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Photo Credit: //">Niall McAuley via Compfight cc

Pastoral Letter - June 2016

  • Last Updated: Sunday, 26 June 2016 13:13
  • Written by All Saints Admin
  • 26 Jun

Dear Friends,

I have remarked before in these ministers’ letters on the strangeness of writing something one month which will not be read for another month. As I write we are approaching Pentecost Sunday – the birthday of the church – the marking of God’s gift of the Holy Spirit coming into the world.

     Of course the Spirit of God has always been a part of us and a part of our story, right from the beginning of scripture where we read that the Spirit, or Breath, of God brooded over the waters. In the story of creation this image is one of bringing life. So too at Pentecost we remember the story of the coming of the Spirit upon those disciples who had known Jesus. But if we do not do more than mark it, if we do not celebrate the life-giving Spirit of God and pray that we too may be touched and inspired, lifted and transformed, then we have lost the meaning behind remembering. It is not an event just to remember from the past. It is about a relationship. Divine spirit meets human spirit and finds a union that brings life.

     As you read this, Pentecost will be well behind us and we will be approaching Midsummer, usually celebrated on 21st June. It is the longest day – that is the longest hours of daylight – in the northern hemisphere. It is named the summer solstice because it is the time when the sun is at its highest in relation to the angle of the earth at the equator.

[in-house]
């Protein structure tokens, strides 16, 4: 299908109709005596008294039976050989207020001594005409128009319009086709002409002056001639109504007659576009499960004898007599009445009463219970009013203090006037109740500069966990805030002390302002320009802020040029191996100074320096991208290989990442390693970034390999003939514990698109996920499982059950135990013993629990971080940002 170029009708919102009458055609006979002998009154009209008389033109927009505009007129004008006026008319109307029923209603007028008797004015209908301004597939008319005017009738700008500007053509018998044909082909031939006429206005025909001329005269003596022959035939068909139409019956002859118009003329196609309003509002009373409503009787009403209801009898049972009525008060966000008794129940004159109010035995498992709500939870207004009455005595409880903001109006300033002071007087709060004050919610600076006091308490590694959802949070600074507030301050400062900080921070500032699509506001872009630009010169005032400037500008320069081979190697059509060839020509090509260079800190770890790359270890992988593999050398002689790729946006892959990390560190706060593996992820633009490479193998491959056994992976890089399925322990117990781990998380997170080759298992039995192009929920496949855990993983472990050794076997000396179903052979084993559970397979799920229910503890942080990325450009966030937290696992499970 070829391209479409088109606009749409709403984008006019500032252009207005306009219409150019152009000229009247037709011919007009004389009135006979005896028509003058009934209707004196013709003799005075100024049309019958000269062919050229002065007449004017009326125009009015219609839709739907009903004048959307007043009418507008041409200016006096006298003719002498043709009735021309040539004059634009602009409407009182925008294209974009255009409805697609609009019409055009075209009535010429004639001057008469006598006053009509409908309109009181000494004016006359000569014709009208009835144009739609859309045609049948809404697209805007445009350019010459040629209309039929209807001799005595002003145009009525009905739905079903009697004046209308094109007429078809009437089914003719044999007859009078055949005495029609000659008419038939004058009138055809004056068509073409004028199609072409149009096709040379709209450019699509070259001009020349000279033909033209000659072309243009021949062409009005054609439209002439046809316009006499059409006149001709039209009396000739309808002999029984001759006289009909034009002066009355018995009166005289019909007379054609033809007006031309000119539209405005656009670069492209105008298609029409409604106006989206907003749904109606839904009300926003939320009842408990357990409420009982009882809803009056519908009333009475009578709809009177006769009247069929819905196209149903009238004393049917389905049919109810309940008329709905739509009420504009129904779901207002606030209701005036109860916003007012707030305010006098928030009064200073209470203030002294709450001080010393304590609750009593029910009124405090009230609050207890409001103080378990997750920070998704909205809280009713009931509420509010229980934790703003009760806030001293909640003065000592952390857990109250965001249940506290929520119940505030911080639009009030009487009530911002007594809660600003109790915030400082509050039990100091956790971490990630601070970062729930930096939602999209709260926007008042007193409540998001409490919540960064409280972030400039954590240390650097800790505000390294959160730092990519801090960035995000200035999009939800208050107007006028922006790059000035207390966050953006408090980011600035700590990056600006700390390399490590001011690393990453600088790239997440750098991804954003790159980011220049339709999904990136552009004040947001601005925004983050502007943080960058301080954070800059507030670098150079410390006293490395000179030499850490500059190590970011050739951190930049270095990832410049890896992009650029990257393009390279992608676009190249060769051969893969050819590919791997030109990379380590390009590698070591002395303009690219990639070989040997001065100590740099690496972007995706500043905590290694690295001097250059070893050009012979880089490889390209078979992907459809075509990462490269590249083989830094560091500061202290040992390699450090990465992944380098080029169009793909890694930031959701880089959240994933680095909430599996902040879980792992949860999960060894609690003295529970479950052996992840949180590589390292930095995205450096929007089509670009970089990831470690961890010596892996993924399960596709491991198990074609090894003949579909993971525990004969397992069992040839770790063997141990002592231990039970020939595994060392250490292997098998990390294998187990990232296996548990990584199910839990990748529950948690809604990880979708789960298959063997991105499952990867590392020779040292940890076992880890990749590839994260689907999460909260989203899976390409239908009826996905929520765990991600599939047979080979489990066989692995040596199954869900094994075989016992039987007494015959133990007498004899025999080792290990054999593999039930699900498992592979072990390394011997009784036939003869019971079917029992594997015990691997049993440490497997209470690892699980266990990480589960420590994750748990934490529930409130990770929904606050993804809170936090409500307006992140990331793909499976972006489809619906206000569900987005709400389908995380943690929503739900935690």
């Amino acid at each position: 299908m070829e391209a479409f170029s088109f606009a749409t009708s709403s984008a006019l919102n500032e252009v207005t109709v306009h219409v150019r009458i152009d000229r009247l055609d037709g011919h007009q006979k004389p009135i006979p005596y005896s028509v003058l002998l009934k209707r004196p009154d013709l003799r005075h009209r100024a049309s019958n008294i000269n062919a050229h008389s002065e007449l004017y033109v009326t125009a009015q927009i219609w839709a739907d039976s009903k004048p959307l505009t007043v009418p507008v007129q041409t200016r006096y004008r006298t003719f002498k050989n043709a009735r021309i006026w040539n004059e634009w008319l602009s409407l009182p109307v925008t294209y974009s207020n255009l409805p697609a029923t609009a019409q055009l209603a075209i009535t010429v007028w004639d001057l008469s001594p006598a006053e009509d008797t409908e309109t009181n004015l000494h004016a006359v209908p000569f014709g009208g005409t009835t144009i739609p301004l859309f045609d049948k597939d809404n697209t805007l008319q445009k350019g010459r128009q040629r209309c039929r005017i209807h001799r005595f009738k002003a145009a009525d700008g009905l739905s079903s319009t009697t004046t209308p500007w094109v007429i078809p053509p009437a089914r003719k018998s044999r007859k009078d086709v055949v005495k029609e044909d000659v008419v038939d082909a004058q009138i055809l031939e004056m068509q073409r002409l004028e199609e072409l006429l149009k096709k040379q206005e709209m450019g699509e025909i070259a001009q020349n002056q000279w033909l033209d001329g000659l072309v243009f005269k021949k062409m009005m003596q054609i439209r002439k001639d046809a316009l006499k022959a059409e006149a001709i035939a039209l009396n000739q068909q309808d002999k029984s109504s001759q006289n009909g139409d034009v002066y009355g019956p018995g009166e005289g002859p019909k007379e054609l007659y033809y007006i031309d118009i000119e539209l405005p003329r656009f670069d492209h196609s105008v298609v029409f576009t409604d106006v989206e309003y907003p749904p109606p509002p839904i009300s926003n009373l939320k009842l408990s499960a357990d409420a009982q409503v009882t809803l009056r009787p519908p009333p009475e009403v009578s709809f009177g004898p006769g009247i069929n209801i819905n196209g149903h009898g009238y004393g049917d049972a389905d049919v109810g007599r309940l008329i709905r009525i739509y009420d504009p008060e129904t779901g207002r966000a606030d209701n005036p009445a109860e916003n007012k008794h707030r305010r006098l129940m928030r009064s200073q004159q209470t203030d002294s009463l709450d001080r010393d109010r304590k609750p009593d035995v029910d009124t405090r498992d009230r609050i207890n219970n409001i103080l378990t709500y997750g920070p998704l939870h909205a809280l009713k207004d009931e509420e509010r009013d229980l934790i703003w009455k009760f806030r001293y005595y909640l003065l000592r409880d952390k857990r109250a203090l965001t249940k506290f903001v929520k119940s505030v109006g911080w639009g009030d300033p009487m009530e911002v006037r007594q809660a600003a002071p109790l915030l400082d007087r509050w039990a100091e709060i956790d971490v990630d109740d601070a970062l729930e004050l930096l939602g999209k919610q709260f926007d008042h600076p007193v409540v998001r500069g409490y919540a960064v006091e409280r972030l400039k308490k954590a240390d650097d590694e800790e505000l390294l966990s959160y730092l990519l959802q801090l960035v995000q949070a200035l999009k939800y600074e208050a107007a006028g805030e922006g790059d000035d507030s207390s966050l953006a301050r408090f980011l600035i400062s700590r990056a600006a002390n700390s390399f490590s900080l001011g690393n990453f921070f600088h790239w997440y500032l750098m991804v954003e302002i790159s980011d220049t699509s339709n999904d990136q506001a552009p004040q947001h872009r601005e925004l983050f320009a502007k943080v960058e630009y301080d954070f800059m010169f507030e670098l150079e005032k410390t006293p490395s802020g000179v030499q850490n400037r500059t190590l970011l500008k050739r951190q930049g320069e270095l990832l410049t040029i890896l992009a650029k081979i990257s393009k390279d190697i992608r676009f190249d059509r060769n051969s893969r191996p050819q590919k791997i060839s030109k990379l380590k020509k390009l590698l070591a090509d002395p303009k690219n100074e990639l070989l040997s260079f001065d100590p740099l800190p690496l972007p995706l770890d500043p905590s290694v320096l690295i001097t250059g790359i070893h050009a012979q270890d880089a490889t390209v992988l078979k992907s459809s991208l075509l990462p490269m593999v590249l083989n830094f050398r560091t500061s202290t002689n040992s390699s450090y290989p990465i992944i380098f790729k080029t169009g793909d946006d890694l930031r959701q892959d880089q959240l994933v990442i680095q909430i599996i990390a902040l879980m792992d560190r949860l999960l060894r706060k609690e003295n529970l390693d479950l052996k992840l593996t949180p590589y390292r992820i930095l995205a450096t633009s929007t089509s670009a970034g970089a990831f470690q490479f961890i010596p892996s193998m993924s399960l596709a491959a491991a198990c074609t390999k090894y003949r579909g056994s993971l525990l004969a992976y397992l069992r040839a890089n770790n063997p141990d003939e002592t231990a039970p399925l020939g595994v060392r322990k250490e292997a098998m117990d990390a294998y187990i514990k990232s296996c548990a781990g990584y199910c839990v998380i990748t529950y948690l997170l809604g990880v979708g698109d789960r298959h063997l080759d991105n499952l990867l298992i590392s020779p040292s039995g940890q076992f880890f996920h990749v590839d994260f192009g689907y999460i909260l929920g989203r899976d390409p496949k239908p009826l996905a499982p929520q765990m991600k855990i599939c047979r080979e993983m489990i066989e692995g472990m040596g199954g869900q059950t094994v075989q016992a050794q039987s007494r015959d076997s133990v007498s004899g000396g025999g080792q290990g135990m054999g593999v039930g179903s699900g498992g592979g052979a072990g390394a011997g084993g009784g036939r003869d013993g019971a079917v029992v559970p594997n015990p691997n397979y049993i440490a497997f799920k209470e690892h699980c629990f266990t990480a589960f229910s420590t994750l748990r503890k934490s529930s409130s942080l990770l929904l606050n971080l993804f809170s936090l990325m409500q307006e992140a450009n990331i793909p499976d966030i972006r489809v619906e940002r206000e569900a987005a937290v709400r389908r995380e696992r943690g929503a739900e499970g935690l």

The Celtic community mark Midsummer as a time of thanksgiving for the earth which has been given to us by God to care for and nurture and nourish. Midsummer points us to the story of creation when God spoke the earth into being by the breath of the Spirit, and formed the earth and all that is part of it. God saw that it was good.

     My friend Annie Heppenstall (author of The Healer’s Tree, and Reclaiming the Sealskin) and I used to run a series of meditations through the year based in the Celtic tradition of valuing sacred space, the sanctity of earthiness, and their place in our spiritual development. The meditations were named “Holy Ground”, a recognition that in all our endeavours and journeying to follow Jesus, the ground we walk upon is holy because of the presence of God.

     How different would our journey be, how different would our world be, if people walked gently and with awe in the world that God has created for us and has given to us to tend - all things that grow, the soil from which they grow, the air we breathe, and the people who share it.

     Annie writes: “To tend the earth with love, so that all thrives in a joyous wheeling of the seasons, is part of our human calling.”(The Healer’s Tree, p56, Wild Goose publications, 2011).

As we approach this marking of the year and watch the sun high in the sky, may we remember the Christ who is the light of the world, present at Creation, and the Spirit who continues to breathe life into us. Let’s be open to Spirit meeting our spirit, blowing away the staleness, tending our woundedness, and transforming how we live; so that the places we walk in the world are once again seen as sacred places in which God dwells.

Carey Saleh


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Photo Credit: //">Niall McAuley via Compfight cc